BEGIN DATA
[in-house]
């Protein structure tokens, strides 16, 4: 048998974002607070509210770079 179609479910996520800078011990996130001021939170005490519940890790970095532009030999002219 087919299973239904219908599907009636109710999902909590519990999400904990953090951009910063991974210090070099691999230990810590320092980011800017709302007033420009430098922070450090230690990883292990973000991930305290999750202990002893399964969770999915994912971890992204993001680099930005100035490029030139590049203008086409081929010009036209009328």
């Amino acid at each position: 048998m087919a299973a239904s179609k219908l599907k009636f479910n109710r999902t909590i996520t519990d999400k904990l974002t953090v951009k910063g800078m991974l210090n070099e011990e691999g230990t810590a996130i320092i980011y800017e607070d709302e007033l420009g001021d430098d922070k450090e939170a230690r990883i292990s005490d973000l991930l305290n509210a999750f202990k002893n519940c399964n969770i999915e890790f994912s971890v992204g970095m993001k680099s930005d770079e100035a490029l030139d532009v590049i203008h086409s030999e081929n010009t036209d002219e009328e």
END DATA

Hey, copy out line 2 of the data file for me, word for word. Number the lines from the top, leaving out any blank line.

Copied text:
């Protein structure tokens, strides 16, 4: 048998974002607070509210770079 179609479910996520800078011990996130001021939170005490519940890790970095532009030999002219 087919299973239904219908599907009636109710999902909590519990999400904990953090951009910063991974210090070099691999230990810590320092980011800017709302007033420009430098922070450090230690990883292990973000991930305290999750202990002893399964969770999915994912971890992204993001680099930005100035490029030139590049203008086409081929010009036209009328």